Prof. Ramtin Pedarsani's award recognizes outstanding papers that lie at the intersection of communications and information theory
The ECE Department is known for its high-impact, interdisciplinary research and collaboration – many revolutionary innovations have been developed by ECE research and our faculty continue to pioneer new technical frontiers
Main Areas of Research
- Nanotech: UCSB Nanofabrication Facility
- American Institute for Manufacturing of Photonics (AIM)
- California Nanosystems Institute (CNSI)
- Institute for Collaborative Biotechnologies (ICB)
- Institute for Energy Efficiency (IEE)
- Center for Bio-Image Informatics (CBI)
- Center for Converged TeraHertz Communications & Sensing (ComSenTer)
- Center for Control Dynamical System, and Computation (CCDC)
- Center for Multimodal Big Data Science and Healthcare
- Center for Responsible Machine Learning (CRML)
- Neuroscience Research Institute (NRI)
- Optoelectronics Technology Center (OTC)
- Solid-State Lighting and Energy Electronics Center (SSLEEC)
- Terabit Optical Ethernet Center (TOEC)
- UCSB Quantum Foundry (UQF)
Visell "Skin That Computes"
Prof. Yon Visell and haptics researchers find that the biomechanics of the skin can perform useful tactile computations
As our body’s largest and most prominent organ, the skin also provides one of our most fundamental connections to the world around us. From the moment we’re born, it is intimately involved in every physical interaction we have.
Though scientists have studied the sense of touch, or haptics, for more than a century, many aspects of how it works remain a mystery.
“The sense of touch is not fully understood, even though it is at the heart of our ability to interact with the world,” said UC Santa Barbara haptics researcher Yon Visell. “Anything we do with our hands — picking up a glass, signing our name or finding keys in our bag — none of that is possible without the sense of touch. Yet we don’t fully understand the nature of the sensations captured by the skin or how they are processed in order to enable perception and action.”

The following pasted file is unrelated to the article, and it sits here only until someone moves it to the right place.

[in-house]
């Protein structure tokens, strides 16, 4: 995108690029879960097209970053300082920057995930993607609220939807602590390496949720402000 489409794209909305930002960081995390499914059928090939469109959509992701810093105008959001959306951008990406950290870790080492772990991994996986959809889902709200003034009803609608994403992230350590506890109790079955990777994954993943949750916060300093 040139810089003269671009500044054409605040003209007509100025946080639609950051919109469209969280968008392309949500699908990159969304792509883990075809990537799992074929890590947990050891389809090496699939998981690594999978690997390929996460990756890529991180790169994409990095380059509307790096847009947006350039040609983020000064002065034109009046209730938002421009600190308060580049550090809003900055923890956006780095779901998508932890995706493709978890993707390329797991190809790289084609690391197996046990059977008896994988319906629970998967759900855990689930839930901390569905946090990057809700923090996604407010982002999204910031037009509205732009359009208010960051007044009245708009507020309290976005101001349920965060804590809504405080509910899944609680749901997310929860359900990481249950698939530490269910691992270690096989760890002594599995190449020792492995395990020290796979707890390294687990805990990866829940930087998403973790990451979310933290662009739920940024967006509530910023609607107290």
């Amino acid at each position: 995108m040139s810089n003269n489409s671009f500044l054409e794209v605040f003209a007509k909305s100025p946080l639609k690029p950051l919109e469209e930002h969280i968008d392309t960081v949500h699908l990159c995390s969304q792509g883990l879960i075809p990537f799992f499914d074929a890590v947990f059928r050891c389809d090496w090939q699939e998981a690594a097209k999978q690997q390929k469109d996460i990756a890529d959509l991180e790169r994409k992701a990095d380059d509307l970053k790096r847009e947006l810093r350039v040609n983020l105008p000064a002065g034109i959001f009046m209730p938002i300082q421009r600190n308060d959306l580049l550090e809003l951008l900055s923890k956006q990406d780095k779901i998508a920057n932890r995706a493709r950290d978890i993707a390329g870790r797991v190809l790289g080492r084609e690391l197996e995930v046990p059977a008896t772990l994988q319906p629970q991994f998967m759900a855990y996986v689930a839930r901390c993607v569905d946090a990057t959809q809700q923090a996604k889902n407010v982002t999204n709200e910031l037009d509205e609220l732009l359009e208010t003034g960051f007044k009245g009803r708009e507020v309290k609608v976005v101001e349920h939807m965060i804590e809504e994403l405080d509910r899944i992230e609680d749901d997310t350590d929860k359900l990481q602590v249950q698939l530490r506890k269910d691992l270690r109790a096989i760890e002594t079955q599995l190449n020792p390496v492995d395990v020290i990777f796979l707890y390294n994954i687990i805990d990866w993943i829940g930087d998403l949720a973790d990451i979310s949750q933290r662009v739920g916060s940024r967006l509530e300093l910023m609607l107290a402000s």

We have better models for how our other senses, such as vision and hearing, work, but our understanding of how the sense of touch works is much less complete, he added.
To help fill that gap, Visell and his research team, including Yitian Shao and collaborator Vincent Hayward at the Sorbonne, have been studying the physics of touch sensation — how touching an object gives rise to signals in the skin that shape what we feel. In a study published in the journal Science Advances, the group reveals how the intrinsic elasticity of the skin aids tactile sensing. Remarkably, they show that far from being a simple sensing material, the skin can also aid the processing of tactile information.
To understand this significant but little-known aspect of touch, Visell thinks it is helpful to think about how the eye, our visual organ, processes optical information.